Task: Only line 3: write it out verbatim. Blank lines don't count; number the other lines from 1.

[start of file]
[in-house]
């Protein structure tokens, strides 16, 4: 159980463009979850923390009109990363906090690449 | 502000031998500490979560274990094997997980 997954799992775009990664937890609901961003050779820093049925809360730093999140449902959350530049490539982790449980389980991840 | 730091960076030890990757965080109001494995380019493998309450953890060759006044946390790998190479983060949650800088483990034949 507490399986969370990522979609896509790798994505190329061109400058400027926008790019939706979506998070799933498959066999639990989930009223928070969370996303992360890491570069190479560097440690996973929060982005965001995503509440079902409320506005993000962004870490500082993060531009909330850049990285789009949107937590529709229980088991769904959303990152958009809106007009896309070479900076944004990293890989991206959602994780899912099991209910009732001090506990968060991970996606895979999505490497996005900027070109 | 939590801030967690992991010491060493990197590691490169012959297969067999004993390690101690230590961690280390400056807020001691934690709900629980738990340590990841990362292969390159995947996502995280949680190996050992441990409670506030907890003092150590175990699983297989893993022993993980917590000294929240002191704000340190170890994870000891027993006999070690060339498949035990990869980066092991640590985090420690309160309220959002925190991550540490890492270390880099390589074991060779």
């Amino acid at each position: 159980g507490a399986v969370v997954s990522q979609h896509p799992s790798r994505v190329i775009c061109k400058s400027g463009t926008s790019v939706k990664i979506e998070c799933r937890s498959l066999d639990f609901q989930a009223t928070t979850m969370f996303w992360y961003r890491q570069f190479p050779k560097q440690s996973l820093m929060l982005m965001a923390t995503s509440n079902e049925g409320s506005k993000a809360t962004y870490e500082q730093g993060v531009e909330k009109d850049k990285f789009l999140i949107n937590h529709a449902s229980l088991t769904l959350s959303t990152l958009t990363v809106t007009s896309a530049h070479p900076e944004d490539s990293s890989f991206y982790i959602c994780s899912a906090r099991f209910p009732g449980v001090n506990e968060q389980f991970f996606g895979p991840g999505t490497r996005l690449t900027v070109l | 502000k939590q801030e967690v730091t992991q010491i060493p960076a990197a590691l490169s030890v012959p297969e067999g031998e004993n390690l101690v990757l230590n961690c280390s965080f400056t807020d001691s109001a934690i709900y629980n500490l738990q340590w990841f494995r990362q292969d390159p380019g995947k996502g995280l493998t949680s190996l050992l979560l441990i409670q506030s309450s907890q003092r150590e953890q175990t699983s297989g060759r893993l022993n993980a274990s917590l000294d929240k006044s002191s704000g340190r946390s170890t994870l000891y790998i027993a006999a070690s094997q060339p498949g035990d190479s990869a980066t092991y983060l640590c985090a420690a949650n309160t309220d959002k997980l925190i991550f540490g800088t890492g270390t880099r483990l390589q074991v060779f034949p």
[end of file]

């Amino acid at each position: 159980g507490a399986v969370v997954s990522q979609h896509p799992s790798r994505v190329i775009c061109k400058s400027g463009t926008s790019v939706k990664i979506e998070c799933r937890s498959l066999d639990f609901q989930a009223t928070t979850m969370f996303w992360y961003r890491q570069f190479p050779k560097q440690s996973l820093m929060l982005m965001a923390t995503s509440n079902e049925g409320s506005k993000a809360t962004y870490e500082q730093g993060v531009e909330k009109d850049k990285f789009l999140i949107n937590h529709a449902s229980l088991t769904l959350s959303t990152l958009t990363v809106t007009s896309a530049h070479p900076e944004d490539s990293s890989f991206y982790i959602c994780s899912a906090r099991f209910p009732g449980v001090n506990e968060q389980f991970f996606g895979p991840g999505t490497r996005l690449t900027v070109l | 502000k939590q801030e967690v730091t992991q010491i060493p960076a990197a590691l490169s030890v012959p297969e067999g031998e004993n390690l101690v990757l230590n961690c280390s965080f400056t807020d001691s109001a934690i709900y629980n500490l738990q340590w990841f494995r990362q292969d390159p380019g995947k996502g995280l493998t949680s190996l050992l979560l441990i409670q506030s309450s907890q003092r150590e953890q175990t699983s297989g060759r893993l022993n993980a274990s917590l000294d929240k006044s002191s704000g340190r946390s170890t994870l000891y790998i027993a006999a070690s094997q060339p498949g035990d190479s990869a980066t092991y983060l640590c985090a420690a949650n309160t309220d959002k997980l925190i991550f540490g800088t890492g270390t880099r483990l390589q074991v060779f034949p």